The rand has fallen to its lowest level against the dollar in more than a year, as emerging market currencies struggle amid fears of a global slowdown in growth.
At 10:15 on Friday, the local currency was trading at R16.40 to the greenback, after opening at 16.27/$. The decline is bad news for motorists, who may be facing further petrol and diesel hikes.
"The risk aversion in markets due to global growth concerns driven by the very hawkish Fed and other central bankers has seen a flight to the safety of the dollar," said André Cilliers, a currency strategist at TreasuryONE, in a note.
The rand has weakened by around 10% against the dollar over the past three months.
"The rand [earlier] weakened to R16.47, a level last seen in October 2020, as the dollar firmed against majors, with problems at Eskom adding fuel to the fire. For now, emerging market currencies are not the flavour of the month, and all the doom and gloom around could spell more trouble for our local currency."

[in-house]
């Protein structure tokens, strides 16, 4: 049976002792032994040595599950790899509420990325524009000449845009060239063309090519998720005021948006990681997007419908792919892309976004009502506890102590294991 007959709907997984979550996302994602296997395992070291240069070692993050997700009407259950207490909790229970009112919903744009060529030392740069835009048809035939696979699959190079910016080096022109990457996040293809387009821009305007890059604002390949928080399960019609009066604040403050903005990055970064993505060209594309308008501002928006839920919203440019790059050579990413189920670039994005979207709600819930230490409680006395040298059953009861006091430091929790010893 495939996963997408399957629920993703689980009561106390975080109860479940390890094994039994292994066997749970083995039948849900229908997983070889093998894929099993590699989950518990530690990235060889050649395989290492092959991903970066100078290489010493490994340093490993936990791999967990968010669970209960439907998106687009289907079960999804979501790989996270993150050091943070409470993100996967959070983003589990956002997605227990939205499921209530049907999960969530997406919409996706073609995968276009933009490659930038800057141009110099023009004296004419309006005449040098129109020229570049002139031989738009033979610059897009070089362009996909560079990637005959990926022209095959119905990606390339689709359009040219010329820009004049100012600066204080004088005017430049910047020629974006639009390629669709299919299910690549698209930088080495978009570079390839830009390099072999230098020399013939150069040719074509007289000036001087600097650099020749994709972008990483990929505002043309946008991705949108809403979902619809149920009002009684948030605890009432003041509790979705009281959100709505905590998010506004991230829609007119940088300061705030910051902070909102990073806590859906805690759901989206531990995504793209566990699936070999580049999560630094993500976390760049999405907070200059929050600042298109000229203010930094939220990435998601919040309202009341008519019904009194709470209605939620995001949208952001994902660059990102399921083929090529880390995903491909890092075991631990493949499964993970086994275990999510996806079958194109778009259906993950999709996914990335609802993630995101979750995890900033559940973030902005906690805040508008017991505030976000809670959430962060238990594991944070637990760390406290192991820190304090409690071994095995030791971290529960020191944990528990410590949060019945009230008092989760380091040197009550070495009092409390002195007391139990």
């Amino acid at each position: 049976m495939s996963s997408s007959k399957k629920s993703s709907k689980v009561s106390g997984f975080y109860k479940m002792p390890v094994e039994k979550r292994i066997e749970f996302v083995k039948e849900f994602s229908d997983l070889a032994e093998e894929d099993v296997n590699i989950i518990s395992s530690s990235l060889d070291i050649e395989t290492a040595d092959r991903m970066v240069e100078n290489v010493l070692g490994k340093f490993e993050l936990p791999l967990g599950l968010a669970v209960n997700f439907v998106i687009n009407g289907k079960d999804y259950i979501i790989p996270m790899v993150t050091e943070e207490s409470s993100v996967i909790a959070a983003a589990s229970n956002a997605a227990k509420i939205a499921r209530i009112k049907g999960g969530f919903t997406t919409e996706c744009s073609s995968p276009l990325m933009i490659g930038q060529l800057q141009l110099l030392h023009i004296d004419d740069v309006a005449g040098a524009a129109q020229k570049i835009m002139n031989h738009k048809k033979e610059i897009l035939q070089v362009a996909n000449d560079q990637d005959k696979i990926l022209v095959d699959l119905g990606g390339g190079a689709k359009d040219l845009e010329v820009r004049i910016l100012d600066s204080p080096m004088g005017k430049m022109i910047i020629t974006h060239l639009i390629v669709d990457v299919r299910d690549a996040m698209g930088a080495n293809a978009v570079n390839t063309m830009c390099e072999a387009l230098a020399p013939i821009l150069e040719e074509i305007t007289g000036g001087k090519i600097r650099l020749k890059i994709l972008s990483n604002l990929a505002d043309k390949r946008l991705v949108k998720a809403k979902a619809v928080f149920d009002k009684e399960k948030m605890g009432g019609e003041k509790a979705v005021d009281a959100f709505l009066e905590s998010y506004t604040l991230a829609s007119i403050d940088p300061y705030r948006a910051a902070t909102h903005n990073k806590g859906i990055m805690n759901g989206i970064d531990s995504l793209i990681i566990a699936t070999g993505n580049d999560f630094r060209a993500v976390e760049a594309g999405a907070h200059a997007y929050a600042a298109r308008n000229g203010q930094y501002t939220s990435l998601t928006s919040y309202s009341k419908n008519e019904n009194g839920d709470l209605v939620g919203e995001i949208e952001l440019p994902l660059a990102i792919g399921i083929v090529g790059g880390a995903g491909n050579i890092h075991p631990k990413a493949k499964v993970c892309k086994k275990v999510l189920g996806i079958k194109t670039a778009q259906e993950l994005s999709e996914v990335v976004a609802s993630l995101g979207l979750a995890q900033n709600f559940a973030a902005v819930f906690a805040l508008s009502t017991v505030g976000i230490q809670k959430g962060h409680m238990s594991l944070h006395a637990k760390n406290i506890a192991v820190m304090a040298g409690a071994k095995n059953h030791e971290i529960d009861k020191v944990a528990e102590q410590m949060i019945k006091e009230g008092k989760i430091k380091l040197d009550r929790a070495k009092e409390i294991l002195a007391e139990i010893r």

"We end the first half of 2022 on a very sombre note," added Cilliers. "We are seeing global bonds and equity markets being in the red at the same time. This is very rare, and going back 30 years."
"There is a lot of talk about recessions looming around the corner, and for now, the pain is certainly not over."
Last month the World Bank warned that Russia’s invasion of Ukraine and its effects on commodity markets, supply chains, inflation, and financial conditions have "steepened the slowdown in global growth".
"One key risk to the outlook is the possibility of high global inflation accompanied by tepid growth, reminiscent of the stagflation of the 1970s," it said.